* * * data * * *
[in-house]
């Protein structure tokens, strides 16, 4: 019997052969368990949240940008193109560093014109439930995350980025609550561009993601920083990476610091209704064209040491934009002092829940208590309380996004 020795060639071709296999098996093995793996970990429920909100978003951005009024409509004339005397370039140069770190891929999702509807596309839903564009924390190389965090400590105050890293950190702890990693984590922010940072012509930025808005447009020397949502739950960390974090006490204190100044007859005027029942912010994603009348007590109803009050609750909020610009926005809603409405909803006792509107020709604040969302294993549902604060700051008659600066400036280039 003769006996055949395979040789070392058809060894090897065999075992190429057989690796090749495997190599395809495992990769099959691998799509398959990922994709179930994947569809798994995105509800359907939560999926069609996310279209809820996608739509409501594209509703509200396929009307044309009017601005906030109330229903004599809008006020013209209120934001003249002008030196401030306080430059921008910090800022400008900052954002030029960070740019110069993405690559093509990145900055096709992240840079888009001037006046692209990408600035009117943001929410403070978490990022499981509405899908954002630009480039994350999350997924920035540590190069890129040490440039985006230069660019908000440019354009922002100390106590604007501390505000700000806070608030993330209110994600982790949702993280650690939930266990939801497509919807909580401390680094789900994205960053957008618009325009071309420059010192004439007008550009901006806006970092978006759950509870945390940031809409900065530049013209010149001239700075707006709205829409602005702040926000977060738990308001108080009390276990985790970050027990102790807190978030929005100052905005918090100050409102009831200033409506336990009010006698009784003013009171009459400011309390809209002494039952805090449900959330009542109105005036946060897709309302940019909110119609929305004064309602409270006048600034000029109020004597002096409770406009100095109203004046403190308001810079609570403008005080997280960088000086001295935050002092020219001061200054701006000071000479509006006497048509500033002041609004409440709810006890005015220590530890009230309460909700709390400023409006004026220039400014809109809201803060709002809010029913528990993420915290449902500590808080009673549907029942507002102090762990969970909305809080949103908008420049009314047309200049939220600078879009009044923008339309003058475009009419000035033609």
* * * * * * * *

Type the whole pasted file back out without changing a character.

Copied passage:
[in-house]
């Protein structure tokens, strides 16, 4: 019997052969368990949240940008193109560093014109439930995350980025609550561009993601920083990476610091209704064209040491934009002092829940208590309380996004 020795060639071709296999098996093995793996970990429920909100978003951005009024409509004339005397370039140069770190891929999702509807596309839903564009924390190389965090400590105050890293950190702890990693984590922010940072012509930025808005447009020397949502739950960390974090006490204190100044007859005027029942912010994603009348007590109803009050609750909020610009926005809603409405909803006792509107020709604040969302294993549902604060700051008659600066400036280039 003769006996055949395979040789070392058809060894090897065999075992190429057989690796090749495997190599395809495992990769099959691998799509398959990922994709179930994947569809798994995105509800359907939560999926069609996310279209809820996608739509409501594209509703509200396929009307044309009017601005906030109330229903004599809008006020013209209120934001003249002008030196401030306080430059921008910090800022400008900052954002030029960070740019110069993405690559093509990145900055096709992240840079888009001037006046692209990408600035009117943001929410403070978490990022499981509405899908954002630009480039994350999350997924920035540590190069890129040490440039985006230069660019908000440019354009922002100390106590604007501390505000700000806070608030993330209110994600982790949702993280650690939930266990939801497509919807909580401390680094789900994205960053957008618009325009071309420059010192004439007008550009901006806006970092978006759950509870945390940031809409900065530049013209010149001239700075707006709205829409602005702040926000977060738990308001108080009390276990985790970050027990102790807190978030929005100052905005918090100050409102009831200033409506336990009010006698009784003013009171009459400011309390809209002494039952805090449900959330009542109105005036946060897709309302940019909110119609929305004064309602409270006048600034000029109020004597002096409770406009100095109203004046403190308001810079609570403008005080997280960088000086001295935050002092020219001061200054701006000071000479509006006497048509500033002041609004409440709810006890005015220590530890009230309460909700709390400023409006004026220039400014809109809201803060709002809010029913528990993420915290449902500590808080009673549907029942507002102090762990969970909305809080949103908008420049009314047309200049939220600078879009009044923008339309003058475009009419000035033609």